Owners of ’57 Ford and Chevrolet cars are expected to spend $1 million in 1958 on aftermarket kits to update their dual headlamps to quad-light systems like those that have been adopted nearly across the board in ’58. The forecast comes from headlamp manufacturer C.M. Hall that makes conversion kits sold through mail order catalogues, auto parts stores, repair shops and other outlets.
Demand for electric windshield wipers is increasing with more models likely to make them standard in ’59. A WAR survey indicates 38.2% of ’58 cars built in the model run through June were so equipped compared with 29.5% in ’57 and 25.5% in ’56. The take rate for windshield washers, on the other hand, has declined to 32.6% in ’58 from 35.0% in ’57 and 35.5% in ’56. However, the newsletter says “Although only 32.6% of new cars have factory-installed windshield washers, dealers reportedly are installing them in sufficient number to boost the overall rate to more than 50%.” A significant factor seen in boosting interest in washers in ’59 is a continuing move away from an easily broken glass reservoir bottle to a plastic bag-like fluid container.
Although Ford Div. General Manager James O. Wright tells the sales Executive Club of New York, “Ford Motor Co. will not build a small car in this country for some time, if at all,” supplier sources indicate the Dearborn automaker has placed “rush” orders for tooling to build a new, smaller, water-cooled in-line 6-cyl. engine. The 144-cid (2.4L) powerplant, rated at up to 125 hp, is slated be built at Ford’s Lima, OH, engine plant. Insiders say the automaker will begin building the engine in July 1959, in time for the production launch of a compact car in August. At the same time, archrival Chevrolet now is tooling an air-cooled H-6 engine to be mounted at the rear of a new small car it hopes to launch in July or August 1959.
July 1968 (49 Years Ago): Ford TECHNA Bows; Road Runner Sizzles; Future Taxi Concept; Carb. to Stay; Ford Autonomous Cars Tested
TECHNA, Ford’s latest concept car, features a number of innovations, including a structural-glass windshield that eliminates the A-pillars for improved visibility and a 1-piece hinged front end that provides easy access to the engine. The car is 209.7 ins. (5,326 mm) long, 80 ins. (2,032 mm) wide and 51.2 ins. (1,300 mm) high. It rides on a 120-in (3,048-mm) wheelbase and seats six. The engine and transmission are located further forward and angled to connect with an off-center driveline that results in a small floor tunnel located between the driver and center occupant, providing increased foot room. Other innovations include a fixed front seat with movable controls and adjustable toe board. The automatic transmission is controlled by an electrically operated ring that also prevents opening the doors or trunk when any drive gear is engaged. Power-operated doors eliminate traditional handles, while a screen in the instrument panel displays 16 messages, including warnings for coolant level, transmission temperature, battery level, low washer-fluid and burned-out exterior lights. Among the car’s other features are an electronic speedometer and odometer, trunk-mounted air purifier and radio, the latter with remote controls in the armrest and an electric “quick-heat” feature. In addition, the doors open straight out instead of swinging on hinges.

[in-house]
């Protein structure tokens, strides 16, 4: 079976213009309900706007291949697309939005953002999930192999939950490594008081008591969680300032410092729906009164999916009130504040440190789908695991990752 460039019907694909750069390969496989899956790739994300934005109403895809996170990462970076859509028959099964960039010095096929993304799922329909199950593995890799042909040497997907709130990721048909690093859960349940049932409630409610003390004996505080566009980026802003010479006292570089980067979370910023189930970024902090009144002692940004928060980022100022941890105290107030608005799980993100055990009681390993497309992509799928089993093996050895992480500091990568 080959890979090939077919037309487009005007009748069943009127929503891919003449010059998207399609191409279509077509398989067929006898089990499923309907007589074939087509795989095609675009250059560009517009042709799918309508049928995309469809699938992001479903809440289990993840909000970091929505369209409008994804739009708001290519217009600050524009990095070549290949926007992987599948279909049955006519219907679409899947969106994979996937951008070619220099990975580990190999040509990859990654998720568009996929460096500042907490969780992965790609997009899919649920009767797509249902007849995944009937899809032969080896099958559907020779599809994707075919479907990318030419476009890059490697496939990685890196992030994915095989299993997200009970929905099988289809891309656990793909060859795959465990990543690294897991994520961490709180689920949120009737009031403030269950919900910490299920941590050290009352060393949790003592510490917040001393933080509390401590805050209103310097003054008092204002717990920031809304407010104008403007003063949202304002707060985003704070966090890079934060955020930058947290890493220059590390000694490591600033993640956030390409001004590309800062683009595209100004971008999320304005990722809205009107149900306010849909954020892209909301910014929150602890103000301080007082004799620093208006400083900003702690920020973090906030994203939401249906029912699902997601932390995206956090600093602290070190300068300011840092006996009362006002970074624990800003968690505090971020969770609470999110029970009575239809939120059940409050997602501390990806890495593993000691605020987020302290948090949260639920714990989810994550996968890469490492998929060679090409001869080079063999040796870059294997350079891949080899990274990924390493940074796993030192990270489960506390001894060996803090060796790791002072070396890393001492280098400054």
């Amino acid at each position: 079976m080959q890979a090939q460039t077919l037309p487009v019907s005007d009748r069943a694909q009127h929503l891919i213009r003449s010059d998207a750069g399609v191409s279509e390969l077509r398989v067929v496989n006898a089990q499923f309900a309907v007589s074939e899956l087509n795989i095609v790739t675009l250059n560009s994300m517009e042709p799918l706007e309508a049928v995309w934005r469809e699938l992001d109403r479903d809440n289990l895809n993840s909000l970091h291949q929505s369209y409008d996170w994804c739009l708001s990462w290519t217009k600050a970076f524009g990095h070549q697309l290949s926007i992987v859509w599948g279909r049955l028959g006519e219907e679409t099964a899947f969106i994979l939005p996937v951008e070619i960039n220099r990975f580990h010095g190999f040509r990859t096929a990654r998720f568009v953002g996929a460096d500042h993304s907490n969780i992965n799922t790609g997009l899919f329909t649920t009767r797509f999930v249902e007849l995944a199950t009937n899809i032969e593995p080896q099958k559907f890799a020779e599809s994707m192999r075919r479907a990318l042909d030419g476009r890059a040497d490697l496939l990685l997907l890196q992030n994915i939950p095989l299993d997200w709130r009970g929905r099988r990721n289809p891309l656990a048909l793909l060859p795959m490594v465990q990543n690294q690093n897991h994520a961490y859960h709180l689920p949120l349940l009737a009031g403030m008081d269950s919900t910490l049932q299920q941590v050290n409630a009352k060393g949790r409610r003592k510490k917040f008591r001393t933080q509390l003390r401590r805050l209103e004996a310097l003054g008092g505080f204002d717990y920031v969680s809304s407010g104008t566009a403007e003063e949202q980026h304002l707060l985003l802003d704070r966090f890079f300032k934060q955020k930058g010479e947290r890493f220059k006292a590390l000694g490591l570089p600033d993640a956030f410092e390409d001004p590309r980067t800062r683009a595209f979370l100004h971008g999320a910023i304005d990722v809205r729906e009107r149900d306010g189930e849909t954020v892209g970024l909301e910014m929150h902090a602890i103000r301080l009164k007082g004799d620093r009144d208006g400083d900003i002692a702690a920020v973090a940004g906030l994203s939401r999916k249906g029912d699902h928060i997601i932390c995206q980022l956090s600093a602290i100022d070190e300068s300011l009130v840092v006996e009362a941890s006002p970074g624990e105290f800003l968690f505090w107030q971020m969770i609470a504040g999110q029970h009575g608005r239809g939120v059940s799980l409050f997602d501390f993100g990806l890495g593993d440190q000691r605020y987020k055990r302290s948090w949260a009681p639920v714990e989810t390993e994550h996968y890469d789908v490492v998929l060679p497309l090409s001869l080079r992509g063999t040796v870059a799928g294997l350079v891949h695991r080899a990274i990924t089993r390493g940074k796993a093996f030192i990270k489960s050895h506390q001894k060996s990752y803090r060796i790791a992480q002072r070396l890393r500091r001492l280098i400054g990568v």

Plymouth’s Road Runner performance car is sizzling even as its companion Dodge Coronet Super Bee fizzles. In the ’68 model year through June, 45,000 Road Runners have been built and 32,000 have been sold compared with Super Bee production and sales of 7,841 and 4,878 units, respectively. Although both are similarly equipped with a standard 383-cid (6.3L) V-8, manual transmission and other items such as heavy-duty brakes and suspension, WAR attributes Road Runner’s success to its tie-in with the popular Warner Bros.’ cartoon character of the same name. The Gallup-Robinson national polling company says Plymouth’s two 1-minute advertisements for the car score among its highest ratings in viewer-retention. Road Runner began the model run based on the low-end Belvedere coupe fitted with high-performance equipment suited to enthusiasts on a budget. With popularity soaring, a 2-door hardtop was added later and a convertible is slated for model year ’69.